Paul Sanderson-Cimino
Dojo: Yoshokai; looking into judo
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Wow! Another Yoshokai stylist! Fancy seeing you here. ^_-

6th kyu has a ganmen-tsuki ushiro-nage? I'd believe a yokomen-uchi ushiro-nage. I like that technique quite a bit. Very smooth. I've been into the yokomen-uchi techniques lately...side strike all direction (advanced) remains among my favorites, because it's just so ... yeah. Smooth. Great for learning jumping breakfalls, too. (It becomes rather natural when you realize you're upside down midair and kind of want to land in a different way...)
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Old 03-22-2004, 02:40 PM   #16
Buddy Iafrate
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Yes I'm sorry, I meant to add it was yokomen initiation rather than ganmen. Got distracted by work, oddly enough heh.

I would have to agree, the yokomen tech's on that exam were very fluid for me, at least from my perspective. Fortunately I was paired with a very consistent uke, with good strong attacks for me to work with.

Feel free to PM me, haven't caught any other Yoshokai's on here yet =)

~Bud
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Old 03-23-2004, 01:24 AM   #17
Mathias
 
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Re: Re: Relating Aikido to the streets

Quote:
Steve Nelson (aikiSteve) wrote:
I think one of the most effective moves on drunks-who-punch is to tenkan, then step behind them and drop both of their shoulders. That's pretty easy way to get them on the ground and be out the line of fire.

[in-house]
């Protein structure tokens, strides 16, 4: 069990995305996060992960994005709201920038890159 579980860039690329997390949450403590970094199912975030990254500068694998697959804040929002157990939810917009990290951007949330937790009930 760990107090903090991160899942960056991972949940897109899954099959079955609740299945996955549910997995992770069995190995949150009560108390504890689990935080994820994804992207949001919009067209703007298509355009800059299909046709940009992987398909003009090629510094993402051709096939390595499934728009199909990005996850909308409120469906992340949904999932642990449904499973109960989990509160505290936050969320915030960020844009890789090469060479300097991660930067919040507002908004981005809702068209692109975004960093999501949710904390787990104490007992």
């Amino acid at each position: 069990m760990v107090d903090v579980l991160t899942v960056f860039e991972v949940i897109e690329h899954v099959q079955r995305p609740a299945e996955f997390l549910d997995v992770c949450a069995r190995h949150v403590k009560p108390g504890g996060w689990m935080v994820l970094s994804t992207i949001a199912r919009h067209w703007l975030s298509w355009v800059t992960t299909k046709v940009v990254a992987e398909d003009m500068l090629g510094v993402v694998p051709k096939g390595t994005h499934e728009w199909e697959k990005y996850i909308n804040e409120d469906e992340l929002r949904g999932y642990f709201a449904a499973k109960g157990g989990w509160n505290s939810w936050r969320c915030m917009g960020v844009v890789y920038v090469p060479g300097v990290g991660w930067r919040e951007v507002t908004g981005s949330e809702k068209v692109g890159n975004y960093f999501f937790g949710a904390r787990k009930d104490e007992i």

I can never remember the name of it. My wild guess is that it's called men-tsuki tenkan ushiro ryo-katadori... but the nage is doing ryo-katadori, not the uke. Anyone know the correct term?

Steve Nelson
We call it Ushiro Kiri Otoshi (Nishio terminology)

Happens to be one of my favorite Techniques

Mathias

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Old 03-23-2004, 01:37 AM   #18
PeterR
 
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Toss out the tenkan and you also have one of my favorite techniques - we just call it Ushiro-ate.

Someone who does not know how to fall does not want this applied on the street. Concrete and the back of the head do not mix.

Peter Rehse Shodokan Aikido
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Old 03-23-2004, 05:50 AM   #19
Mary Eastland
 
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Sounds like what you did worked great. I think one of the things folks do in Self-defense situations is second guess themselves. You reacted appropriately for the intensity of the attack.

I taught a SD seminar once where this little middle aged woman was really negative about every technique I taught. Turns out she had an encounter when she was in her early twenties. She screamed and kicked the guy who attacked her in an elevator, He ran off. When the cops showed up they told her she was lucky the guy did not have a knife instead of telling what a good job she did defending herself.

So for all her life she thought she could not defend herself. What she did was perfect, she did not get hurt at all. I believe that all the information about a situation is contained in that situation and we will be able to deal with it at the time. The right technique will arise in each occasion.

Mary Eastland
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Old 03-23-2004, 06:54 AM   #20
Ron Tisdale
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Hello to the Yoshokai folks! We still see influences from the Kushida Sensei days in the most interesting places.

I've heard his son is a really fantastic aikidoka...have any of you trained with him? One of my partners pulled him as uke on a dan test. Man, have I heard some stories!

Osu!

Ron

Ron Tisdale